In Depth: LR: Zero Emission Ships’ Main Challenge Lies in Fuel Storage


The shipping sector recently took a giant leap toward decarbonisation as the International Maritime Organization’s (IMO) member states agreed on the requirement which would see the industry reduce its emissions by at least 50 pct by 2050 compared to 2008.

The move, considered as a potentially game-changing development, envisages at least halving the shipping sector’s greenhouse gas emissions over the period, however, without a clear plan of action, many questions have arisen as to how this would be accomplished.

Katharine Palmer, Global Sustainability Manager, Marine & Offshore, Lloyd’s Register, in an interview with World Maritime News said that in order to meet the aim the penetration of zero emission fuels is needed to start around 2030.

“The analysis we have done is showing that internal combustion solutions (with zero emission fuels) may be viable ways to meet zero emissions.”

Katharine Palmer, Global Sustainability Manager, Marine & Offshore, Lloyd’s Register

From the technological point of view, designing and constructing zero emissions ships would not experience a significant change in the machinery, according to Palmer, however the main challenge with zero emission vessels (ZEVs) would be the fuel storage.

“For example, designing and building ammonia or hydrogen storage for fuel, may not require significant modification.”

There are already a range of innovative technologies being piloted and deployed in niche sectors or domestic shipping for example CMB’s Hydroville, which is the first LR classed vessel to use hydrogen to power a diesel engine.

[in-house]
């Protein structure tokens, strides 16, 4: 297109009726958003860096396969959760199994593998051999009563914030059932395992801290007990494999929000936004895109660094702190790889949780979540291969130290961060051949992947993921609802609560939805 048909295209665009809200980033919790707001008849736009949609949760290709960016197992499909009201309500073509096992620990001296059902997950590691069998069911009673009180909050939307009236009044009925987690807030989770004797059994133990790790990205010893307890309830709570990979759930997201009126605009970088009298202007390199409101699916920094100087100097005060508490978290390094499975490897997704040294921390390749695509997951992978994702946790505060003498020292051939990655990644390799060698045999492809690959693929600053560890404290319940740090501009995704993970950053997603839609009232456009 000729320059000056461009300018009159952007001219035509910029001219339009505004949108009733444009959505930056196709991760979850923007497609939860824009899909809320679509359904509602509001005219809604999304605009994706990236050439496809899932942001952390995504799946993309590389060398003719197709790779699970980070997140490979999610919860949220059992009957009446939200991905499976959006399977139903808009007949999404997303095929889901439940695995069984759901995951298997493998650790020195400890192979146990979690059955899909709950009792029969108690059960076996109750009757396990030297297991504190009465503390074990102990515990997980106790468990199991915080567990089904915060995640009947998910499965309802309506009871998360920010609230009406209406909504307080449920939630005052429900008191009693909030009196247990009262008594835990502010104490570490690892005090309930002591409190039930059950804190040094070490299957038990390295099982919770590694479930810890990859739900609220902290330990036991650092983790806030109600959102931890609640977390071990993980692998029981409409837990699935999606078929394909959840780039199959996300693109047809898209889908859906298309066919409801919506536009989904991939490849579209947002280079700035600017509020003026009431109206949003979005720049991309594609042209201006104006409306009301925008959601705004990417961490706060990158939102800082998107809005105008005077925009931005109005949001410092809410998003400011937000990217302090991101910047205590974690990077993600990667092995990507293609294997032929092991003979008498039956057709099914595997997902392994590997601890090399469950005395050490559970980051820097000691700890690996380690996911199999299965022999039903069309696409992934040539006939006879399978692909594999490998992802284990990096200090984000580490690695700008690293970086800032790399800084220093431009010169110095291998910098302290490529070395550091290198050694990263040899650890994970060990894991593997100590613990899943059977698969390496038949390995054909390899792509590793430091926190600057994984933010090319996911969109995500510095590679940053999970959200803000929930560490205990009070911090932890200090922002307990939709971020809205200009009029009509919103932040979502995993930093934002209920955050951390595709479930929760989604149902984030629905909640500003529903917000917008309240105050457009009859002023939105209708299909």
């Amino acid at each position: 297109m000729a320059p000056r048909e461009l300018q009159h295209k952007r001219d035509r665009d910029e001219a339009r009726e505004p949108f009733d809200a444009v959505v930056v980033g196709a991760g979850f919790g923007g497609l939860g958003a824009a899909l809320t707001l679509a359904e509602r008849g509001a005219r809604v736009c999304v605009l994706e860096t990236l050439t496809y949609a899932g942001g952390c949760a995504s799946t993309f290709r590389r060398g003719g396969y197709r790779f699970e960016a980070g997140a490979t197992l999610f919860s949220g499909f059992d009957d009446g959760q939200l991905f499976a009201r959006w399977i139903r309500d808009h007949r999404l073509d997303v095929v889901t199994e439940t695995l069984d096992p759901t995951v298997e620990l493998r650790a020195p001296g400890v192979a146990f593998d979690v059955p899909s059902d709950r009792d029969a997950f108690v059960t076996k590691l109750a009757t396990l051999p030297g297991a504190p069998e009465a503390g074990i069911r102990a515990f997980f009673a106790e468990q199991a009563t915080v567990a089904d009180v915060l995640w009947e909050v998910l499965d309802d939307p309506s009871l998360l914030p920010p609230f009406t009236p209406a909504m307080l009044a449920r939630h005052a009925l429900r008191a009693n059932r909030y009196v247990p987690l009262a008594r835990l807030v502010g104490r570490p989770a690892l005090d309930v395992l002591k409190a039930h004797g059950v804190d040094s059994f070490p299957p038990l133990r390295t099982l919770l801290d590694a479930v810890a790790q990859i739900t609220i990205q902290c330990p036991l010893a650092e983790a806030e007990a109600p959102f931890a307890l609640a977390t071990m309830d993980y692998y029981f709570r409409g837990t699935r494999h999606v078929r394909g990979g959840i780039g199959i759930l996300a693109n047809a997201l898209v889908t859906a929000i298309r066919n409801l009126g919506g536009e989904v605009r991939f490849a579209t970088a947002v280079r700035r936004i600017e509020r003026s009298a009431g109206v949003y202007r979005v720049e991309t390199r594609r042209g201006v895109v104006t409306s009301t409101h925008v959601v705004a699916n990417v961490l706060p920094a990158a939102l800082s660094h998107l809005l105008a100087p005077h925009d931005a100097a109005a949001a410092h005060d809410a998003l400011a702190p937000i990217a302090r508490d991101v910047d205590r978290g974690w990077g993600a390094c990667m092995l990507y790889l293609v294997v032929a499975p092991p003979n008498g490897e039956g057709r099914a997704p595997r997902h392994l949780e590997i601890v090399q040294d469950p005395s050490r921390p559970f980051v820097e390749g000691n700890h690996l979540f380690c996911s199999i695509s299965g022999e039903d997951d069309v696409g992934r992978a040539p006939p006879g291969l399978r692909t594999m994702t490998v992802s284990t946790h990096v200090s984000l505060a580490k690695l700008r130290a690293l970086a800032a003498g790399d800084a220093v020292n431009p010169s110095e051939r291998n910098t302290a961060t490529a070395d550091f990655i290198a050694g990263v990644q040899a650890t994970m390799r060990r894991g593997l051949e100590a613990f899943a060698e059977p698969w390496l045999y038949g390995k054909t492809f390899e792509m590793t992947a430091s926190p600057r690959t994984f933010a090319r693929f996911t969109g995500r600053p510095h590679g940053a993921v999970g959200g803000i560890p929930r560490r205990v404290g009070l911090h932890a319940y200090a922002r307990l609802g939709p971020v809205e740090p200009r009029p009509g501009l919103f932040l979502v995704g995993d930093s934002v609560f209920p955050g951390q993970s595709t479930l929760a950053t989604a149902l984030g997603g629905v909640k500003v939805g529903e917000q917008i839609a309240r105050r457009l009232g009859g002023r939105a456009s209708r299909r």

Commenting on the slow development of already introduced green vessel designs, Palmer said that there is a mix of public and private investors exposed to climate risk.

“We would not see at present any reason why the shipping sector is different to any other sector which needs to decarbonise. And therefore, investors and financiers have a significant role to play as their concern is having assets which are resilient to carbon risk and zero emission vessels clearly address this.”

Regarding the potential alternatives which are likely to drive the shipping sector’s decarbonisation, Palmer said that the industry “has seen major transitions in the past from sail to steam to the internal combustion engine, but it is hard to predict the future and we expect to see a diverse range of zero-carbon technologies / fuels deployed across the world’s fleet.”

She explained that Lloyd’s Register is analysing the competitiveness of different solutions and how carbon pricing would influence this, adding that they “will continue to explore the relative commercial viability as further clarity arises from the IMO about likely policy mechanisms.”

Additionally, the cost of decarbonisation is closely linked to the cost of zero emission fuels and although there is a lot of work going on in the shipping sector “we can leverage the wider economy’s efforts to decarbonise.”

As the industry slowly moves to the transition to zero emission vessels (ZEVs), Palmer said that the key is to be able to emulate logistics of today. Therefore the main area of technology development is storage, so not to reduce cargo carrying capacity or any other changes to the operating profile such as more frequent bunkering.

In conclusion, Palmer explained that all stakeholders in the value chain have a role to play, “as we look at how we can produce the fuels, develop the technology for onboard deployment and meet trade demands.”

World Maritime News Staff; Image Courtesy: Lloyd’s Register

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